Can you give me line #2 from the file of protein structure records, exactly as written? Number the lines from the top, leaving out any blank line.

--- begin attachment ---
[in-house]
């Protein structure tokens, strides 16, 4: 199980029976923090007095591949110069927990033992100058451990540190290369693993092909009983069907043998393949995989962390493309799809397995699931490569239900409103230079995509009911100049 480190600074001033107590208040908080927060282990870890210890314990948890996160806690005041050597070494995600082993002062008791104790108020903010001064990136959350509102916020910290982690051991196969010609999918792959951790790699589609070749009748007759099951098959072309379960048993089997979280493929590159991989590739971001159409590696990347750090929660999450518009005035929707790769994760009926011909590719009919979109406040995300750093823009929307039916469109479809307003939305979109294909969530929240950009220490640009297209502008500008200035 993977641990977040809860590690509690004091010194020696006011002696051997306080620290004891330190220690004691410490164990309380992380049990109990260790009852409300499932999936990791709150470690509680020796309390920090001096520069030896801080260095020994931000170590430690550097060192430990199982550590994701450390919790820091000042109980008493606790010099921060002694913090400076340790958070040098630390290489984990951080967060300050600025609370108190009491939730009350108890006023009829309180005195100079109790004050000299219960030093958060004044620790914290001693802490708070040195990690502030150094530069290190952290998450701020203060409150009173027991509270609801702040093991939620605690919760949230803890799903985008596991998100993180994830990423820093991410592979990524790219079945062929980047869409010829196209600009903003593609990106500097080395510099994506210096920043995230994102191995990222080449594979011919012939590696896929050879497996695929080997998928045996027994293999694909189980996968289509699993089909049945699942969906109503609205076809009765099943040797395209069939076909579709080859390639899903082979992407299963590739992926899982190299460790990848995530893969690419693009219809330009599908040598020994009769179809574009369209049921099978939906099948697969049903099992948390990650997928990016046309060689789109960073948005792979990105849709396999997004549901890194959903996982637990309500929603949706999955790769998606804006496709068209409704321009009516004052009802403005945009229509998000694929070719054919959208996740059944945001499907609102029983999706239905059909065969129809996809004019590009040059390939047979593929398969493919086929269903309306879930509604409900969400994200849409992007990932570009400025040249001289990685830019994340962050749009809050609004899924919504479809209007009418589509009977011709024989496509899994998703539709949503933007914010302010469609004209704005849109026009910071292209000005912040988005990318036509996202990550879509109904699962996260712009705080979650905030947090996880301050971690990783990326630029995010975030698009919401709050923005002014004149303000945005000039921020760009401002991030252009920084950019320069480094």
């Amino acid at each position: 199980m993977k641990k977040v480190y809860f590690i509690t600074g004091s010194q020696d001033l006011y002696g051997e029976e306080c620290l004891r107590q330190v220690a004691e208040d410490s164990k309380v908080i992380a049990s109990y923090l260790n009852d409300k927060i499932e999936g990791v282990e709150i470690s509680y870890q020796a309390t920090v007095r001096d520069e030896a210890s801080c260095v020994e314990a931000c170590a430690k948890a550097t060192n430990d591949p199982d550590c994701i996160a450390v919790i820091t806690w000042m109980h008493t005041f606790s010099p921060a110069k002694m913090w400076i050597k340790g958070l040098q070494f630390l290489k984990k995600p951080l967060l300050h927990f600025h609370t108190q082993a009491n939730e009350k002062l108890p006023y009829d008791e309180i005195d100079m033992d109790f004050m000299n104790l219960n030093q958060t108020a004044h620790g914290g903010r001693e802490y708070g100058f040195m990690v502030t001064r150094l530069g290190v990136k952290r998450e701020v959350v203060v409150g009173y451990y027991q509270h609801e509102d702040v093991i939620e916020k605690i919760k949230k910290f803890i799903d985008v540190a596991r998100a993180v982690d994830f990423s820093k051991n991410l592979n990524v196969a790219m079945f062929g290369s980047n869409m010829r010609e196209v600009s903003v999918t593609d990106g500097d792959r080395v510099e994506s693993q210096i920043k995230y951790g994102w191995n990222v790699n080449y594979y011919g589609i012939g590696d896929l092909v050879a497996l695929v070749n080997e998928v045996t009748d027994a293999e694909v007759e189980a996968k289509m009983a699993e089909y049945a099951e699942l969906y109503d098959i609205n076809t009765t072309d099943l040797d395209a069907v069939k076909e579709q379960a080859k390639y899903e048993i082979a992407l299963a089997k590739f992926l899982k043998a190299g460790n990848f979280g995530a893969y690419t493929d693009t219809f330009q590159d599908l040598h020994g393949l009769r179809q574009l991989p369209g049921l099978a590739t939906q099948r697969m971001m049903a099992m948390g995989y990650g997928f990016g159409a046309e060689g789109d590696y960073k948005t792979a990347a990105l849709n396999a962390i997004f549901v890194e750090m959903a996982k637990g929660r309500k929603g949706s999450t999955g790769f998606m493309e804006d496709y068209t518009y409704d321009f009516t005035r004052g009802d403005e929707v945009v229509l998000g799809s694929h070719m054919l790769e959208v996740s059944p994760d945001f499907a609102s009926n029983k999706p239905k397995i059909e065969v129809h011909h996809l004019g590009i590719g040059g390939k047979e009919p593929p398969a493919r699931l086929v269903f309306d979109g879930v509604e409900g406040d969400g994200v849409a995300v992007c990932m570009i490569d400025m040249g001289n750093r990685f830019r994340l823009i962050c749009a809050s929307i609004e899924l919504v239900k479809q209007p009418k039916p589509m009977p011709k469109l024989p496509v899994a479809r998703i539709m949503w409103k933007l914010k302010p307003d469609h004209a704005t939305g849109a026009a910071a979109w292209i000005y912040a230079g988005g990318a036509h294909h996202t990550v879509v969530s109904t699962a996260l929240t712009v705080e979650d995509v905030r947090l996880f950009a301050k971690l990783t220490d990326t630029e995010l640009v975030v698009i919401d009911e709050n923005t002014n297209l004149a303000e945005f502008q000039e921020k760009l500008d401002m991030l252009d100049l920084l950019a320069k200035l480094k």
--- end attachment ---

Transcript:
């Protein structure tokens, strides 16, 4: 199980029976923090007095591949110069927990033992100058451990540190290369693993092909009983069907043998393949995989962390493309799809397995699931490569239900409103230079995509009911100049 480190600074001033107590208040908080927060282990870890210890314990948890996160806690005041050597070494995600082993002062008791104790108020903010001064990136959350509102916020910290982690051991196969010609999918792959951790790699589609070749009748007759099951098959072309379960048993089997979280493929590159991989590739971001159409590696990347750090929660999450518009005035929707790769994760009926011909590719009919979109406040995300750093823009929307039916469109479809307003939305979109294909969530929240950009220490640009297209502008500008200035 993977641990977040809860590690509690004091010194020696006011002696051997306080620290004891330190220690004691410490164990309380992380049990109990260790009852409300499932999936990791709150470690509680020796309390920090001096520069030896801080260095020994931000170590430690550097060192430990199982550590994701450390919790820091000042109980008493606790010099921060002694913090400076340790958070040098630390290489984990951080967060300050600025609370108190009491939730009350108890006023009829309180005195100079109790004050000299219960030093958060004044620790914290001693802490708070040195990690502030150094530069290190952290998450701020203060409150009173027991509270609801702040093991939620605690919760949230803890799903985008596991998100993180994830990423820093991410592979990524790219079945062929980047869409010829196209600009903003593609990106500097080395510099994506210096920043995230994102191995990222080449594979011919012939590696896929050879497996695929080997998928045996027994293999694909189980996968289509699993089909049945699942969906109503609205076809009765099943040797395209069939076909579709080859390639899903082979992407299963590739992926899982190299460790990848995530893969690419693009219809330009599908040598020994009769179809574009369209049921099978939906099948697969049903099992948390990650997928990016046309060689789109960073948005792979990105849709396999997004549901890194959903996982637990309500929603949706999955790769998606804006496709068209409704321009009516004052009802403005945009229509998000694929070719054919959208996740059944945001499907609102029983999706239905059909065969129809996809004019590009040059390939047979593929398969493919086929269903309306879930509604409900969400994200849409992007990932570009400025040249001289990685830019994340962050749009809050609004899924919504479809209007009418589509009977011709024989496509899994998703539709949503933007914010302010469609004209704005849109026009910071292209000005912040988005990318036509996202990550879509109904699962996260712009705080979650905030947090996880301050971690990783990326630029995010975030698009919401709050923005002014004149303000945005000039921020760009401002991030252009920084950019320069480094």